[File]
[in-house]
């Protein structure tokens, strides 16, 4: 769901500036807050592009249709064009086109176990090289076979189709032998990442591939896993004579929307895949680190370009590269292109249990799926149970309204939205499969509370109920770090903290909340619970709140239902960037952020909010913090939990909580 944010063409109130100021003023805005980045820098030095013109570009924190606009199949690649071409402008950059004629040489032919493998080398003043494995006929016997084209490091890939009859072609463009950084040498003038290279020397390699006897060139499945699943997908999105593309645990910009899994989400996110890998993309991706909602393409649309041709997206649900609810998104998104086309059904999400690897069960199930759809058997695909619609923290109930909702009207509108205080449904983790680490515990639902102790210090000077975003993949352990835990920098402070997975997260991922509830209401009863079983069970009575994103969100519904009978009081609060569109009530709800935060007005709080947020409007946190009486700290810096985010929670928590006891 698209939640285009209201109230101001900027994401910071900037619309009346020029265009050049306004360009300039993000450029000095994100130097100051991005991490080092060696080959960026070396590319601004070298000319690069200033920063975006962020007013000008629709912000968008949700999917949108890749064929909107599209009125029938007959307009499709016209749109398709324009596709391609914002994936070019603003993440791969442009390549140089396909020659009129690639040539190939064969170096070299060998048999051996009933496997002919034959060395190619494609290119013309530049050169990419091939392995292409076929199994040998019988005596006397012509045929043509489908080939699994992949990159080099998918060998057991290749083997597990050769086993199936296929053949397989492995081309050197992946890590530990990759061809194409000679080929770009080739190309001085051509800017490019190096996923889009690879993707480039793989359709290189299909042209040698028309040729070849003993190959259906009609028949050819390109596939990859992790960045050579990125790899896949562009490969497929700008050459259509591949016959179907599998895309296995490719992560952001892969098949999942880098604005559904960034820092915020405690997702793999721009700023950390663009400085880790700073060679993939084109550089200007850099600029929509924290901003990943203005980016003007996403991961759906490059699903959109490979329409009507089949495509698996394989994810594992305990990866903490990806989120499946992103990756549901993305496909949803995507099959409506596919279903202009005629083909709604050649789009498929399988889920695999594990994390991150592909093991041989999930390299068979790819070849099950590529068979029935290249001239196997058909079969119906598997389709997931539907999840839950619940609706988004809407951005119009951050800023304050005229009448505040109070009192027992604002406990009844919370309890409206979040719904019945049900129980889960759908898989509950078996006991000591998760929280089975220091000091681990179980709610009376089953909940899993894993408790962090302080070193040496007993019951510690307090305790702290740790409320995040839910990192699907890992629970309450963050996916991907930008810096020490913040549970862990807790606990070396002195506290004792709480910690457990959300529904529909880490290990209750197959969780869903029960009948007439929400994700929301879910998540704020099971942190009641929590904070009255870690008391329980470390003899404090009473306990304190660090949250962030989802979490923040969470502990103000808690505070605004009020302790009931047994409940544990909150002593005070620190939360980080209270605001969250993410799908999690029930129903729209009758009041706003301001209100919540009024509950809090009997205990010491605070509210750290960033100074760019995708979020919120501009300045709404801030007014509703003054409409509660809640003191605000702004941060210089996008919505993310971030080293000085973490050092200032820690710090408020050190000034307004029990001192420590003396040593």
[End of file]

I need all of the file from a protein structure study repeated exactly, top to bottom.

[in-house]
């Protein structure tokens, strides 16, 4: 769901500036807050592009249709064009086109176990090289076979189709032998990442591939896993004579929307895949680190370009590269292109249990799926149970309204939205499969509370109920770090903290909340619970709140239902960037952020909010913090939990909580 944010063409109130100021003023805005980045820098030095013109570009924190606009199949690649071409402008950059004629040489032919493998080398003043494995006929016997084209490091890939009859072609463009950084040498003038290279020397390699006897060139499945699943997908999105593309645990910009899994989400996110890998993309991706909602393409649309041709997206649900609810998104998104086309059904999400690897069960199930759809058997695909619609923290109930909702009207509108205080449904983790680490515990639902102790210090000077975003993949352990835990920098402070997975997260991922509830209401009863079983069970009575994103969100519904009978009081609060569109009530709800935060007005709080947020409007946190009486700290810096985010929670928590006891 698209939640285009209201109230101001900027994401910071900037619309009346020029265009050049306004360009300039993000450029000095994100130097100051991005991490080092060696080959960026070396590319601004070298000319690069200033920063975006962020007013000008629709912000968008949700999917949108890749064929909107599209009125029938007959307009499709016209749109398709324009596709391609914002994936070019603003993440791969442009390549140089396909020659009129690639040539190939064969170096070299060998048999051996009933496997002919034959060395190619494609290119013309530049050169990419091939392995292409076929199994040998019988005596006397012509045929043509489908080939699994992949990159080099998918060998057991290749083997597990050769086993199936296929053949397989492995081309050197992946890590530990990759061809194409000679080929770009080739190309001085051509800017490019190096996923889009690879993707480039793989359709290189299909042209040698028309040729070849003993190959259906009609028949050819390109596939990859992790960045050579990125790899896949562009490969497929700008050459259509591949016959179907599998895309296995490719992560952001892969098949999942880098604005559904960034820092915020405690997702793999721009700023950390663009400085880790700073060679993939084109550089200007850099600029929509924290901003990943203005980016003007996403991961759906490059699903959109490979329409009507089949495509698996394989994810594992305990990866903490990806989120499946992103990756549901993305496909949803995507099959409506596919279903202009005629083909709604050649789009498929399988889920695999594990994390991150592909093991041989999930390299068979790819070849099950590529068979029935290249001239196997058909079969119906598997389709997931539907999840839950619940609706988004809407951005119009951050800023304050005229009448505040109070009192027992604002406990009844919370309890409206979040719904019945049900129980889960759908898989509950078996006991000591998760929280089975220091000091681990179980709610009376089953909940899993894993408790962090302080070193040496007993019951510690307090305790702290740790409320995040839910990192699907890992629970309450963050996916991907930008810096020490913040549970862990807790606990070396002195506290004792709480910690457990959300529904529909880490290990209750197959969780869903029960009948007439929400994700929301879910998540704020099971942190009641929590904070009255870690008391329980470390003899404090009473306990304190660090949250962030989802979490923040969470502990103000808690505070605004009020302790009931047994409940544990909150002593005070620190939360980080209270605001969250993410799908999690029930129903729209009758009041706003301001209100919540009024509950809090009997205990010491605070509210750290960033100074760019995708979020919120501009300045709404801030007014509703003054409409509660809640003191605000702004941060210089996008919505993310971030080293000085973490050092200032820690710090408020050190000034307004029990001192420590003396040593």